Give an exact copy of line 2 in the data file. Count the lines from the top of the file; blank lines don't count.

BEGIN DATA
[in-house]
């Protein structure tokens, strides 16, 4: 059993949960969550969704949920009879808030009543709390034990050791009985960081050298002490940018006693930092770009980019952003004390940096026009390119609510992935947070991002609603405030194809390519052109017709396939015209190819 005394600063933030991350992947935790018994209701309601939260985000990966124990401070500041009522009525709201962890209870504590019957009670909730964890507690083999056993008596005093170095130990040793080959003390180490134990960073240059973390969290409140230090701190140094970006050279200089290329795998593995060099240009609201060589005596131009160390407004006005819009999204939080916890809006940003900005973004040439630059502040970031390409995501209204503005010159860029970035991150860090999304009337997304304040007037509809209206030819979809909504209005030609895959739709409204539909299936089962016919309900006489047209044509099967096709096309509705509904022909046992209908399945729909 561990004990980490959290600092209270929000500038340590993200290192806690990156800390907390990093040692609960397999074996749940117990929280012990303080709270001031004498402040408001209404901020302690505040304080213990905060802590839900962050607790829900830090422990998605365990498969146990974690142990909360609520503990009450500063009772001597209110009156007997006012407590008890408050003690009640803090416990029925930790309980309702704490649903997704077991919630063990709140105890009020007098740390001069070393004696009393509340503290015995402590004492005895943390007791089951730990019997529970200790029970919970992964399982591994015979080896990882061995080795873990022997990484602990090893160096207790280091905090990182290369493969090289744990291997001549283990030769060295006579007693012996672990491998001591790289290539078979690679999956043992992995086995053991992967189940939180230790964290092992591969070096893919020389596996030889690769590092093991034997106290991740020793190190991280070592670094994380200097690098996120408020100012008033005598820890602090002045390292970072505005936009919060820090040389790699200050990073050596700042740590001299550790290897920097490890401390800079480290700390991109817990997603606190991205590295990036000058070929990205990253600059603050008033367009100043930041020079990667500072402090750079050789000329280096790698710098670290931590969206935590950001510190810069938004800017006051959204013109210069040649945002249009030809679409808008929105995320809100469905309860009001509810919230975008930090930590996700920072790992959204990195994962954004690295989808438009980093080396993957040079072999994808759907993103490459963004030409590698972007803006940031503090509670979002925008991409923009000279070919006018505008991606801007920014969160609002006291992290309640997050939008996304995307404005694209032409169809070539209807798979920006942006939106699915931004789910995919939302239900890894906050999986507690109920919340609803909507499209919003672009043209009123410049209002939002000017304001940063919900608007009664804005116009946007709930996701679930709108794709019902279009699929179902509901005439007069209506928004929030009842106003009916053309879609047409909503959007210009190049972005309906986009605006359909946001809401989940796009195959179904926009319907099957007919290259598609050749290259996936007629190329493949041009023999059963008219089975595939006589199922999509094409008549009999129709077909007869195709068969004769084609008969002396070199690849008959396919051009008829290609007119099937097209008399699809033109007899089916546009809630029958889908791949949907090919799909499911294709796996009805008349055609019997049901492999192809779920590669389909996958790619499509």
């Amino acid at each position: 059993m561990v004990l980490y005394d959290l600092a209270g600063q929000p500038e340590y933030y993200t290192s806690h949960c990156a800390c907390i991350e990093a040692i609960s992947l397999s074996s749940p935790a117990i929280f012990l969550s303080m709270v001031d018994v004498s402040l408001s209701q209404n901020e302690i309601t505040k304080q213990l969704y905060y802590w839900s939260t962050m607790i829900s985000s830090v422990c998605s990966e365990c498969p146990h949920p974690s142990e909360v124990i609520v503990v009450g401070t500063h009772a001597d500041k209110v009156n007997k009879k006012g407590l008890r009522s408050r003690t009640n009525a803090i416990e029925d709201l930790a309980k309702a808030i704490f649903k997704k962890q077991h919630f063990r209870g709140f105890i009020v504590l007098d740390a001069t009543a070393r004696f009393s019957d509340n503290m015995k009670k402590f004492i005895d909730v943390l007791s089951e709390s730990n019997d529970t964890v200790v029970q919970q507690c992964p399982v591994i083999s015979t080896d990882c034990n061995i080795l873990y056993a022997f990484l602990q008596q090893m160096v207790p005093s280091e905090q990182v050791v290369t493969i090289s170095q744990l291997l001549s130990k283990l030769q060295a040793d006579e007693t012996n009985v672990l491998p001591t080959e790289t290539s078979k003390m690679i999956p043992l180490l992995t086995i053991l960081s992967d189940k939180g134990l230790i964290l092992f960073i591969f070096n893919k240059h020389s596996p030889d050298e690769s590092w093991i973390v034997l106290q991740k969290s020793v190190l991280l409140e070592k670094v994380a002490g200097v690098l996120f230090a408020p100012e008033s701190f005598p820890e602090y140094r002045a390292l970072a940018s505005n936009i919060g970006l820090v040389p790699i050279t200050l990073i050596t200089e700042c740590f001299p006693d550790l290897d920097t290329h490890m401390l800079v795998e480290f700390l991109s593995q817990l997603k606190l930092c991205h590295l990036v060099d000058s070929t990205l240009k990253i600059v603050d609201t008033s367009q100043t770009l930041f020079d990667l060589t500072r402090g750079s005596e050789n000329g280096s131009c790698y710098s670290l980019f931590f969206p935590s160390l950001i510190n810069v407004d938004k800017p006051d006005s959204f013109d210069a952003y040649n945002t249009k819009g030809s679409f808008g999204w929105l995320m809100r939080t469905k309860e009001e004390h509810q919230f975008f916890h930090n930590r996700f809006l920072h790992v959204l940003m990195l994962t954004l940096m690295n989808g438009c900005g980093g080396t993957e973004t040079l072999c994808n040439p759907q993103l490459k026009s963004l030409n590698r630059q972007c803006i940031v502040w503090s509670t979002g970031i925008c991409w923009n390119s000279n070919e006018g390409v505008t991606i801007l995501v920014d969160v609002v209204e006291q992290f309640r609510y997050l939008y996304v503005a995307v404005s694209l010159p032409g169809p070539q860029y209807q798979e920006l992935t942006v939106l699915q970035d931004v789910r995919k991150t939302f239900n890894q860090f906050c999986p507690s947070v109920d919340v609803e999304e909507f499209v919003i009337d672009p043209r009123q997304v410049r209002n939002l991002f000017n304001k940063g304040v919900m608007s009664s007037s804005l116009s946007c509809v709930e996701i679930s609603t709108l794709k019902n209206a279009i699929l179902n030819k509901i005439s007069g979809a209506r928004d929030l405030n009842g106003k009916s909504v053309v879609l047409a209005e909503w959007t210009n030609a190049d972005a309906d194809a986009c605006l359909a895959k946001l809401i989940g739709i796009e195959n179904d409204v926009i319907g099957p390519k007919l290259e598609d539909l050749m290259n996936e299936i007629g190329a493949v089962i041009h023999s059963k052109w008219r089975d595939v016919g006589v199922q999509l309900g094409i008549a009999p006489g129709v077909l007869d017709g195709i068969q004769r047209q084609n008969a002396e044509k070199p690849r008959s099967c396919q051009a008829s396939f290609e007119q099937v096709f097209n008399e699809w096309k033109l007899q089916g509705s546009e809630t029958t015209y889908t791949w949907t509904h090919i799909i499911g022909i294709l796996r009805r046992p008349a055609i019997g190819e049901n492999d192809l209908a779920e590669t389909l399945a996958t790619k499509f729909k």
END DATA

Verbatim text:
């Protein structure tokens, strides 16, 4: 059993949960969550969704949920009879808030009543709390034990050791009985960081050298002490940018006693930092770009980019952003004390940096026009390119609510992935947070991002609603405030194809390519052109017709396939015209190819 005394600063933030991350992947935790018994209701309601939260985000990966124990401070500041009522009525709201962890209870504590019957009670909730964890507690083999056993008596005093170095130990040793080959003390180490134990960073240059973390969290409140230090701190140094970006050279200089290329795998593995060099240009609201060589005596131009160390407004006005819009999204939080916890809006940003900005973004040439630059502040970031390409995501209204503005010159860029970035991150860090999304009337997304304040007037509809209206030819979809909504209005030609895959739709409204539909299936089962016919309900006489047209044509099967096709096309509705509904022909046992209908399945729909 561990004990980490959290600092209270929000500038340590993200290192806690990156800390907390990093040692609960397999074996749940117990929280012990303080709270001031004498402040408001209404901020302690505040304080213990905060802590839900962050607790829900830090422990998605365990498969146990974690142990909360609520503990009450500063009772001597209110009156007997006012407590008890408050003690009640803090416990029925930790309980309702704490649903997704077991919630063990709140105890009020007098740390001069070393004696009393509340503290015995402590004492005895943390007791089951730990019997529970200790029970919970992964399982591994015979080896990882061995080795873990022997990484602990090893160096207790280091905090990182290369493969090289744990291997001549283990030769060295006579007693012996672990491998001591790289290539078979690679999956043992992995086995053991992967189940939180230790964290092992591969070096893919020389596996030889690769590092093991034997106290991740020793190190991280070592670094994380200097690098996120408020100012008033005598820890602090002045390292970072505005936009919060820090040389790699200050990073050596700042740590001299550790290897920097490890401390800079480290700390991109817990997603606190991205590295990036000058070929990205990253600059603050008033367009100043930041020079990667500072402090750079050789000329280096790698710098670290931590969206935590950001510190810069938004800017006051959204013109210069040649945002249009030809679409808008929105995320809100469905309860009001509810919230975008930090930590996700920072790992959204990195994962954004690295989808438009980093080396993957040079072999994808759907993103490459963004030409590698972007803006940031503090509670979002925008991409923009000279070919006018505008991606801007920014969160609002006291992290309640997050939008996304995307404005694209032409169809070539209807798979920006942006939106699915931004789910995919939302239900890894906050999986507690109920919340609803909507499209919003672009043209009123410049209002939002000017304001940063919900608007009664804005116009946007709930996701679930709108794709019902279009699929179902509901005439007069209506928004929030009842106003009916053309879609047409909503959007210009190049972005309906986009605006359909946001809401989940796009195959179904926009319907099957007919290259598609050749290259996936007629190329493949041009023999059963008219089975595939006589199922999509094409008549009999129709077909007869195709068969004769084609008969002396070199690849008959396919051009008829290609007119099937097209008399699809033109007899089916546009809630029958889908791949949907090919799909499911294709796996009805008349055609019997049901492999192809779920590669389909996958790619499509």